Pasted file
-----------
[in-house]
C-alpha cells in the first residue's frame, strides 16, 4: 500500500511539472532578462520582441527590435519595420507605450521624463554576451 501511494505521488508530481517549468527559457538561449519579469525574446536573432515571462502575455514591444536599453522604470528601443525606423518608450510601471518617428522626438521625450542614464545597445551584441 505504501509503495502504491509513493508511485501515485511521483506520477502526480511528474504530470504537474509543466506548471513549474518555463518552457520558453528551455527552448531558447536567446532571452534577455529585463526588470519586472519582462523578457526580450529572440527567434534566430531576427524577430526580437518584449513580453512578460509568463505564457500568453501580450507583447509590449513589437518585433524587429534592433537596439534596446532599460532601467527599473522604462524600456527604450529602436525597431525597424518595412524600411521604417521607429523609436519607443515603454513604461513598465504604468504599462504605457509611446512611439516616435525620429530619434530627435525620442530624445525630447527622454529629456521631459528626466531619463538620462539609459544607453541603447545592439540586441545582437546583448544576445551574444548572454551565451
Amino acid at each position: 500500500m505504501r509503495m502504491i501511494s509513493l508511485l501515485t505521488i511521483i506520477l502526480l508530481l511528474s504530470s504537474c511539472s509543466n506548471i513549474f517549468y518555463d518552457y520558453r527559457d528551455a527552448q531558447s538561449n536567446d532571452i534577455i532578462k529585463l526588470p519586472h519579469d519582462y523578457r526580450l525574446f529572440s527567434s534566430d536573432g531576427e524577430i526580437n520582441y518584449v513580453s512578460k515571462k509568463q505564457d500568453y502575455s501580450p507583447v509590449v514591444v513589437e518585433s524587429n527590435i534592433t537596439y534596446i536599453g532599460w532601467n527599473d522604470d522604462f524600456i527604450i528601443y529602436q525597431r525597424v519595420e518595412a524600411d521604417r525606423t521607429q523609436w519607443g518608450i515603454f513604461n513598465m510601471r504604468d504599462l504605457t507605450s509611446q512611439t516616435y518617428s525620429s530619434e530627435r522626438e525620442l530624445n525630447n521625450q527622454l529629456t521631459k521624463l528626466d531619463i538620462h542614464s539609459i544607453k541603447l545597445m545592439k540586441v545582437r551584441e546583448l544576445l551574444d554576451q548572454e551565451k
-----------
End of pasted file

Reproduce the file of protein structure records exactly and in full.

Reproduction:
[in-house]
C-alpha cells in the first residue's frame, strides 16, 4: 500500500511539472532578462520582441527590435519595420507605450521624463554576451 501511494505521488508530481517549468527559457538561449519579469525574446536573432515571462502575455514591444536599453522604470528601443525606423518608450510601471518617428522626438521625450542614464545597445551584441 505504501509503495502504491509513493508511485501515485511521483506520477502526480511528474504530470504537474509543466506548471513549474518555463518552457520558453528551455527552448531558447536567446532571452534577455529585463526588470519586472519582462523578457526580450529572440527567434534566430531576427524577430526580437518584449513580453512578460509568463505564457500568453501580450507583447509590449513589437518585433524587429534592433537596439534596446532599460532601467527599473522604462524600456527604450529602436525597431525597424518595412524600411521604417521607429523609436519607443515603454513604461513598465504604468504599462504605457509611446512611439516616435525620429530619434530627435525620442530624445525630447527622454529629456521631459528626466531619463538620462539609459544607453541603447545592439540586441545582437546583448544576445551574444548572454551565451
Amino acid at each position: 500500500m505504501r509503495m502504491i501511494s509513493l508511485l501515485t505521488i511521483i506520477l502526480l508530481l511528474s504530470s504537474c511539472s509543466n506548471i513549474f517549468y518555463d518552457y520558453r527559457d528551455a527552448q531558447s538561449n536567446d532571452i534577455i532578462k529585463l526588470p519586472h519579469d519582462y523578457r526580450l525574446f529572440s527567434s534566430d536573432g531576427e524577430i526580437n520582441y518584449v513580453s512578460k515571462k509568463q505564457d500568453y502575455s501580450p507583447v509590449v514591444v513589437e518585433s524587429n527590435i534592433t537596439y534596446i536599453g532599460w532601467n527599473d522604470d522604462f524600456i527604450i528601443y529602436q525597431r525597424v519595420e518595412a524600411d521604417r525606423t521607429q523609436w519607443g518608450i515603454f513604461n513598465m510601471r504604468d504599462l504605457t507605450s509611446q512611439t516616435y518617428s525620429s530619434e530627435r522626438e525620442l530624445n525630447n521625450q527622454l529629456t521631459k521624463l528626466d531619463i538620462h542614464s539609459i544607453k541603447l545597445m545592439k540586441v545582437r551584441e546583448l544576445l551574444d554576451q548572454e551565451k